Shortly after 3:00 p.m. on Martin Luther King Day, J Robinson arrives for wrestling practice. He strides to the center of Rod Wallace Field, an indoor sports facility on the University of Minnesota's Minneapolis campus. A bear of a man, he walks in a bow-legged gait, his tree-trunk legs leading up to a chest that seems to begin at the waist and end just below the chin. His ears, mangled by years of abuse on the wrestling mat, are puffed with cartilage--a classic physical characteristic as commonplace, and definitive, as a ballerina's tutu.
Two dozen members of Coach Robinson's Gopher wrestling team are running 50-yard wind sprints on the artificial grass. To shed weight, most of them are conspicuously cloaked from head to toe in sweats; the thick fabric conceals the perspiration that is already running like a stream down their lean, muscle-bound frames. As assistant coach Marty Morgan puts them through their paces, Robinson surveys the scene intently, hands on hips. It takes him just 30 seconds to sum up the situation. "Hold it!" the 54-year-old former Olympic wrestler screams. "Get the fuck back there! He said fucking sprint! That's a fucking jog you're doing there!"
Without dissent, the athletes hustle back to the wall. "Go!" Robinson commands. He then begins barking, admonishing his charges in a rapid staccato. And they run. Hard. "C'mon! Let's go now! C'mon! C'mon! C'mon! Push yourself! Push yourself! Get up there, Eric! C'mon, Casey! Don't save anything! Don't save anything! C'mon, Beck! You gotta put the heat on this week! You gotta put the heat on this week!"
To Robinson's way of thinking, anything worth saying once is worth repeating. This philosophy is reflected in his practices--monotonous, fever-pitched workouts that get shorter but more intense as the season progresses. The ultimate goal is to replicate the seven minutes of pure physical fury that is a college wrestling match. For the next 45 minutes there is little in the way of variety. The overall edict never changes:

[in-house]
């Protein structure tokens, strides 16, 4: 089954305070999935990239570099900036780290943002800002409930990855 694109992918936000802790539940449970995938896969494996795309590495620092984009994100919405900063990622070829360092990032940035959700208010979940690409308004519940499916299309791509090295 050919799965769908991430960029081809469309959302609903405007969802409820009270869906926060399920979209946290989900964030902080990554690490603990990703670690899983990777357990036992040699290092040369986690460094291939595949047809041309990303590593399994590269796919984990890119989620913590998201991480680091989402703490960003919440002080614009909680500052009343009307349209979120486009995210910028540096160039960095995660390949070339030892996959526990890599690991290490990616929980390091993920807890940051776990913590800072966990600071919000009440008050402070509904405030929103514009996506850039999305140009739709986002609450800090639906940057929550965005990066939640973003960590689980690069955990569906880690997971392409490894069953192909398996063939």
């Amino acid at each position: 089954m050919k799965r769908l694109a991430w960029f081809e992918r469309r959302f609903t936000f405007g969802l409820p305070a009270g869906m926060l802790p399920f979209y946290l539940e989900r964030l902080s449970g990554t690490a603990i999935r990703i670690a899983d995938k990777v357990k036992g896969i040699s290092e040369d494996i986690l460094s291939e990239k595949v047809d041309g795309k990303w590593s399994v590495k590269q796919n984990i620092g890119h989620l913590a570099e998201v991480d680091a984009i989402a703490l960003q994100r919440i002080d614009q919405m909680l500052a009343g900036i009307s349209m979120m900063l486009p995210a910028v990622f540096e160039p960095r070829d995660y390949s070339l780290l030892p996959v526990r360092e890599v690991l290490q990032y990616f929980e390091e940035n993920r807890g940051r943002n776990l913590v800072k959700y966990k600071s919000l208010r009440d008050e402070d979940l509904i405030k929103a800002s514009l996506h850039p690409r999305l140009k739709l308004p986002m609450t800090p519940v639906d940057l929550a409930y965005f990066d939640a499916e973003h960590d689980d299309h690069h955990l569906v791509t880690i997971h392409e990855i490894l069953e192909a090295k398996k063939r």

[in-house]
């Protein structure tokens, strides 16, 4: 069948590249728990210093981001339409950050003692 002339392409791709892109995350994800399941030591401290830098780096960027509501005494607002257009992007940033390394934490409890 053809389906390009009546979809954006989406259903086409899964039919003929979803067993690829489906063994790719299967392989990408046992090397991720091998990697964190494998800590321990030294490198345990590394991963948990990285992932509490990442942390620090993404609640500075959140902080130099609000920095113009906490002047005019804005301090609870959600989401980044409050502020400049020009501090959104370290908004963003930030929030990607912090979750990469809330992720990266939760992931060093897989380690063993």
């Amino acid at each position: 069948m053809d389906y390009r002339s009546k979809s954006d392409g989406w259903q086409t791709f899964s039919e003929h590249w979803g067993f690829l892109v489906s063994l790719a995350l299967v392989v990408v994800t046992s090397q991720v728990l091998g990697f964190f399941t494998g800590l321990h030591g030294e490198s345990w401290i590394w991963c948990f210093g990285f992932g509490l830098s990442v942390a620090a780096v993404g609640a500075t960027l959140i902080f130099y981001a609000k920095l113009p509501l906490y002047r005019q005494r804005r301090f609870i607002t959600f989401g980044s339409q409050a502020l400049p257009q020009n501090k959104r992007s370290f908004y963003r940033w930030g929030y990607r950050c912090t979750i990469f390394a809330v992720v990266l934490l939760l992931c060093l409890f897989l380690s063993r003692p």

Sprint. 50 yards. 100 yards. Once around the field, then twice, then three times--sometimes alone, sometimes with a 200-pound teammate literally riding on your back. All the while Robinson bears witness with a stopwatch, verbally chasing his wrestlers around the turf.
Breaks are just long enough for the wrestlers to contemplate the fire burning in their chests. There is no time for water. When the sprints conclude, they are bent over at the waist, faces pink with exhaustion, sucking for air like a pack of rabid dogs.
The grapplers adjourn to the weight room. Immediately. For the better part of an hour they incessantly pump iron: squats, clean and jerks, chest pull downs, bench presses. It is the second workout of the day. Just after breakfast, the team held a punishing 90-minute drill session on the mat. "These guys pay a price that, I guarantee you, 99.9 percent of the general population has never known for one day," says assistant coach Mark Schwab. "These guys are some powerful shit."
The toll Robinson's recruits pay in practice has resulted in high dividends. Under Robinson's tutelage, which began in 1984, the University of Minnesota's Division I wrestling team has emerged as one of the elite programs in the country. They captured a Big Ten Championship in 1999, breaking the University of Iowa's 25-year stranglehold on the title, and have finished their last four seasons among the nation's top three teams. Only the top prize has eluded the Golden Gophers: a national championship. This season the team is on a quest to reach that last milestone. And it's well within their reach. In January, Robinson's team won the National Duals, a mid-season dust-up between the top teams in the country. Since then, they've been ranked number one in the country. Minnesota boasts four returning All Americans, and two of the most highly touted freshmen in the country (one of whom, Garrett Lowney, was an Olympic bronze medalist in Sydney, Australia). The Gophers are ranked in the top ten nationally at every weight class but one, a distinction that no other team can claim.